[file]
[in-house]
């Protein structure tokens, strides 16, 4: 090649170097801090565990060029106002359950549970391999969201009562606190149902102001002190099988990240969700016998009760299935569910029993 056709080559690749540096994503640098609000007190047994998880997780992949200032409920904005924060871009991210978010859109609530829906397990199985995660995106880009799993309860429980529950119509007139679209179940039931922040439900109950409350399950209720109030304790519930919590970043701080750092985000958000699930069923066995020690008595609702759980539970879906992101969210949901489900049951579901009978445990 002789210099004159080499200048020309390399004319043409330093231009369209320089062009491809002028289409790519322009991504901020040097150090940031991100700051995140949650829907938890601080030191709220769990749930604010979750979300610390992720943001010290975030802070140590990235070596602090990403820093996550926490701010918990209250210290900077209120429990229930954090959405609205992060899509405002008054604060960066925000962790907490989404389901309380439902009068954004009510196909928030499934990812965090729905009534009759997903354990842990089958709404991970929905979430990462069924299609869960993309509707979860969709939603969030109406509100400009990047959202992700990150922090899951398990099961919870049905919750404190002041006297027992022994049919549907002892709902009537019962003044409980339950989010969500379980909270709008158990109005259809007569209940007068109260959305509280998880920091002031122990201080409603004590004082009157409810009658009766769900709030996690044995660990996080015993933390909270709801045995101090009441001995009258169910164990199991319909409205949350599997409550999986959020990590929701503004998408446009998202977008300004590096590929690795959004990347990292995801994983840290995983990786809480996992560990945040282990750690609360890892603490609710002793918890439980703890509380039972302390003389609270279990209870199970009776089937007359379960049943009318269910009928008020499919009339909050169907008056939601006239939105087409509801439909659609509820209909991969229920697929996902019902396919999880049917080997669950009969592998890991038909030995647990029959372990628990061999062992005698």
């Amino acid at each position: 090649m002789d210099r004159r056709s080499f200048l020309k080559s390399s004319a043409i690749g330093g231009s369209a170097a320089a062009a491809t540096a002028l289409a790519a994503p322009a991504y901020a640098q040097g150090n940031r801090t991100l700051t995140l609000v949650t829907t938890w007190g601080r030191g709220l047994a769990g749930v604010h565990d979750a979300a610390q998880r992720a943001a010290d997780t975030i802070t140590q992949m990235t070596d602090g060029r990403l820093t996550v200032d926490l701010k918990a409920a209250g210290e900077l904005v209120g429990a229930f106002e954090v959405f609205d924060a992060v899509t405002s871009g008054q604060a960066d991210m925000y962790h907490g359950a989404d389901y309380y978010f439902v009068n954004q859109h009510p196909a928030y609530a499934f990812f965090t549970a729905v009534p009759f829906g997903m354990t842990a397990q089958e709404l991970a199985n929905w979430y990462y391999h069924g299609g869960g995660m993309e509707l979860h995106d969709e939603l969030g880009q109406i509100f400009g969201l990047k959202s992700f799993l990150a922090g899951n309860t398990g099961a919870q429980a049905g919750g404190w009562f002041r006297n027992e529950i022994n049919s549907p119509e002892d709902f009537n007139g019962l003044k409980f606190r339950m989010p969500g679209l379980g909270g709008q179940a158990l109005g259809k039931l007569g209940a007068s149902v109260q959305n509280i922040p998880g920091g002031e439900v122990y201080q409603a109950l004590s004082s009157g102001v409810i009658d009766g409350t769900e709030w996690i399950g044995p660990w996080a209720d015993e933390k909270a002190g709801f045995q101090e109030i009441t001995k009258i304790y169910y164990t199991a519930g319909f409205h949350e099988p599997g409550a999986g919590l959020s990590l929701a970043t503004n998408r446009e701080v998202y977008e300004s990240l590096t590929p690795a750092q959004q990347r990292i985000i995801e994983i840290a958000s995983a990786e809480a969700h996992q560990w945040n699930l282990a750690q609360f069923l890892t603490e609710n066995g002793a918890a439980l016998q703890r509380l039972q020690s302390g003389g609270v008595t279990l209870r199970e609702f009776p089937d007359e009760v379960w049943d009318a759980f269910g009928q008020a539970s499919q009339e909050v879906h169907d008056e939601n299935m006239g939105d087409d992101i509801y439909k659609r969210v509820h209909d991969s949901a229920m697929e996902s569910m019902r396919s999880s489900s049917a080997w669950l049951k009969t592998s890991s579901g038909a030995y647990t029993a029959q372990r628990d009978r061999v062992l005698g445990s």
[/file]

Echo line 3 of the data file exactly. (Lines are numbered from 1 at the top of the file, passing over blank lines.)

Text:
């Amino acid at each position: 090649m002789d210099r004159r056709s080499f200048l020309k080559s390399s004319a043409i690749g330093g231009s369209a170097a320089a062009a491809t540096a002028l289409a790519a994503p322009a991504y901020a640098q040097g150090n940031r801090t991100l700051t995140l609000v949650t829907t938890w007190g601080r030191g709220l047994a769990g749930v604010h565990d979750a979300a610390q998880r992720a943001a010290d997780t975030i802070t140590q992949m990235t070596d602090g060029r990403l820093t996550v200032d926490l701010k918990a409920a209250g210290e900077l904005v209120g429990a229930f106002e954090v959405f609205d924060a992060v899509t405002s871009g008054q604060a960066d991210m925000y962790h907490g359950a989404d389901y309380y978010f439902v009068n954004q859109h009510p196909a928030y609530a499934f990812f965090t549970a729905v009534p009759f829906g997903m354990t842990a397990q089958e709404l991970a199985n929905w979430y990462y391999h069924g299609g869960g995660m993309e509707l979860h995106d969709e939603l969030g880009q109406i509100f400009g969201l990047k959202s992700f799993l990150a922090g899951n309860t398990g099961a919870q429980a049905g919750g404190w009562f002041r006297n027992e529950i022994n049919s549907p119509e002892d709902f009537n007139g019962l003044k409980f606190r339950m989010p969500g679209l379980g909270g709008q179940a158990l109005g259809k039931l007569g209940a007068s149902v109260q959305n509280i922040p998880g920091g002031e439900v122990y201080q409603a109950l004590s004082s009157g102001v409810i009658d009766g409350t769900e709030w996690i399950g044995p660990w996080a209720d015993e933390k909270a002190g709801f045995q101090e109030i009441t001995k009258i304790y169910y164990t199991a519930g319909f409205h949350e099988p599997g409550a999986g919590l959020s990590l929701a970043t503004n998408r446009e701080v998202y977008e300004s990240l590096t590929p690795a750092q959004q990347r990292i985000i995801e994983i840290a958000s995983a990786e809480a969700h996992q560990w945040n699930l282990a750690q609360f069923l890892t603490e609710n066995g002793a918890a439980l016998q703890r509380l039972q020690s302390g003389g609270v008595t279990l209870r199970e609702f009776p089937d007359e009760v379960w049943d009318a759980f269910g009928q008020a539970s499919q009339e909050v879906h169907d008056e939601n299935m006239g939105d087409d992101i509801y439909k659609r969210v509820h209909d991969s949901a229920m697929e996902s569910m019902r396919s999880s489900s049917a080997w669950l049951k009969t592998s890991s579901g038909a030995y647990t029993a029959q372990r628990d009978r061999v062992l005698g445990s």